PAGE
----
Tuesday, November 10, 2015

Paper Mulberry in VanDusen Gardens

Moraceae broussonetia papyrifera, the paper mulberry, is a useful as well as a beautiful tree.

While admiring it in the gardens, we learned that in Japan and China, its bark has traditionally been used to make paper and cloth.

But its virtues do not end there. The fruit, stems and sap are useful in treating sore eyes, coughs and bleeding. These plant parts also have a diuretic effect. The heavy latex-like sap the plant produces may be applied to the skin to relieve insect bites and neurodermatitis.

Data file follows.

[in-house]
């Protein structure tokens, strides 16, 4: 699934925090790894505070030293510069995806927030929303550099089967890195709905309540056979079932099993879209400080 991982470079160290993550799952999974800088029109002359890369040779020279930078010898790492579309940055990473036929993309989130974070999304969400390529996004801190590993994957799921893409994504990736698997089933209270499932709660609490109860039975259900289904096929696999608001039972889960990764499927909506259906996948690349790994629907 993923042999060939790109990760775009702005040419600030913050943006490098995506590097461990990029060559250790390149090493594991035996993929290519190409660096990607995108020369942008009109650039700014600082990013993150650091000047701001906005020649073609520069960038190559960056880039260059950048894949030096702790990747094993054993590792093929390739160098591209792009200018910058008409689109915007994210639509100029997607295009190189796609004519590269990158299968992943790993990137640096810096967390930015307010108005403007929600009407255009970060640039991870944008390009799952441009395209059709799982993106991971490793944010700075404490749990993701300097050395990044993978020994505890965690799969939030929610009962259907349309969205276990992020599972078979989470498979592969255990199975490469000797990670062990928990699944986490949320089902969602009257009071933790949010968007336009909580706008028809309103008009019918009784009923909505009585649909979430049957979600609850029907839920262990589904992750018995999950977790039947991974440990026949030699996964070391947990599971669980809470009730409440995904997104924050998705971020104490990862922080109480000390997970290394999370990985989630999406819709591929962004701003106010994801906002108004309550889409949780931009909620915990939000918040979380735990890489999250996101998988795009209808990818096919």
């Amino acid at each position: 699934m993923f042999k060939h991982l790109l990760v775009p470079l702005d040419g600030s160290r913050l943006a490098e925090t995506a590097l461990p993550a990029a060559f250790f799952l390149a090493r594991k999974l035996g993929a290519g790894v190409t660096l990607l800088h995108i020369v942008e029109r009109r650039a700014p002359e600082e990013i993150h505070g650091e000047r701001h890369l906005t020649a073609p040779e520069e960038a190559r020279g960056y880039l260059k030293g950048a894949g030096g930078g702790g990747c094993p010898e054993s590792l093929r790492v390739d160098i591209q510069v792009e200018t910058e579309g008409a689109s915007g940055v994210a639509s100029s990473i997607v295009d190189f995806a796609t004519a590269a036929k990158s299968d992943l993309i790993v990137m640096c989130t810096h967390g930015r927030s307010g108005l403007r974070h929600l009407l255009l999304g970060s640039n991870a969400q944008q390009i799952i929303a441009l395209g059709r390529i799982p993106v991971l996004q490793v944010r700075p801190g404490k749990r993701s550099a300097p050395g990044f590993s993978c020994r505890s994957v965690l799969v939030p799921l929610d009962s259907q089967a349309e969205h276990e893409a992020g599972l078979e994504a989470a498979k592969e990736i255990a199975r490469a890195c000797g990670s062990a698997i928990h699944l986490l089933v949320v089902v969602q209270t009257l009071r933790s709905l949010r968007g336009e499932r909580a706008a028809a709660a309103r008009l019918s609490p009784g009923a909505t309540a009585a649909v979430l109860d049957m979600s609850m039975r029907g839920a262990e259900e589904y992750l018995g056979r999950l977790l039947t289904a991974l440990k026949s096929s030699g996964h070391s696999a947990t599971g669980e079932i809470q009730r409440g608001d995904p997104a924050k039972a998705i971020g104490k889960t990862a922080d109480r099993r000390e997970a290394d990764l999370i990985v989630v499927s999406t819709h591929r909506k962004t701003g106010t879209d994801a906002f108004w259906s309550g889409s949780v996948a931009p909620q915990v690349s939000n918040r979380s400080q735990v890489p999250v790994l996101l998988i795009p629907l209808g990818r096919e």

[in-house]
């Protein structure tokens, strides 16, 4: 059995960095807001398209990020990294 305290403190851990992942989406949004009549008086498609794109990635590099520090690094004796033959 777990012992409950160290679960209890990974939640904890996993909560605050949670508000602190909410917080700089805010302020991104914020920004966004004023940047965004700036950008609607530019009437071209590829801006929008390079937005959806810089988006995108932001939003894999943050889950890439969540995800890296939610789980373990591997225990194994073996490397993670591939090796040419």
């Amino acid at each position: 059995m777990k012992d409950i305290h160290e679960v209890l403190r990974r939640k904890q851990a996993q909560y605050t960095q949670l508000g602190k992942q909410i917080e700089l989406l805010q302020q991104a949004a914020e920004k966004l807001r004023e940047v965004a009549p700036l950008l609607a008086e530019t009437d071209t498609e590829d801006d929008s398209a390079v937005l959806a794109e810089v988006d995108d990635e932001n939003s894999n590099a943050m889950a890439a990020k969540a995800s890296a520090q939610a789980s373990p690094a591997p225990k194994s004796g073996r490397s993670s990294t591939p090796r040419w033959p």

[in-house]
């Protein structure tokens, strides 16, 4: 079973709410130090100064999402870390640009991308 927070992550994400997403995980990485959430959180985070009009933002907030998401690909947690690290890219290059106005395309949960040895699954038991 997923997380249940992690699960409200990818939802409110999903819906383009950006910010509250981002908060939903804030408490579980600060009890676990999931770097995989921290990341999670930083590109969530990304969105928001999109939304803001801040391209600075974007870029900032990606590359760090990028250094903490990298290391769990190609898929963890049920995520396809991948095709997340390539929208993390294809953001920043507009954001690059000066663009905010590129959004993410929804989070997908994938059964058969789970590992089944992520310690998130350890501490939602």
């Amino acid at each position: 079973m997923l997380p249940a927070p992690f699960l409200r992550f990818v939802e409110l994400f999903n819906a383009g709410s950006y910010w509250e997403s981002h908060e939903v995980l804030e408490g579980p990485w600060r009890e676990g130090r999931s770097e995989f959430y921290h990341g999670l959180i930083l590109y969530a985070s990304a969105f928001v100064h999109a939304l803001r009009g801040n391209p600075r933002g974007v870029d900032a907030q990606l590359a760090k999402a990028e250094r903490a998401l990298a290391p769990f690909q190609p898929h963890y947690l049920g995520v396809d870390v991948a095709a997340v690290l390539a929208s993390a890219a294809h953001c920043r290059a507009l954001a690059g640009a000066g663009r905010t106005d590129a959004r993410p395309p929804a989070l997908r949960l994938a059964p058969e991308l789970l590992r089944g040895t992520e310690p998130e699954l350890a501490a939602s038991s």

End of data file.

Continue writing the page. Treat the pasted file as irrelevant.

It is sometimes called the deer's tree, as these animals feed on its tender shoots. Native to Australia, this tree now grows in East Africa and elsewhere.

Most of the leaves from this tree had turned  yellow and fallen, but the picture on the right, from eattheweeds, shows their shape and what they look like when they're green.

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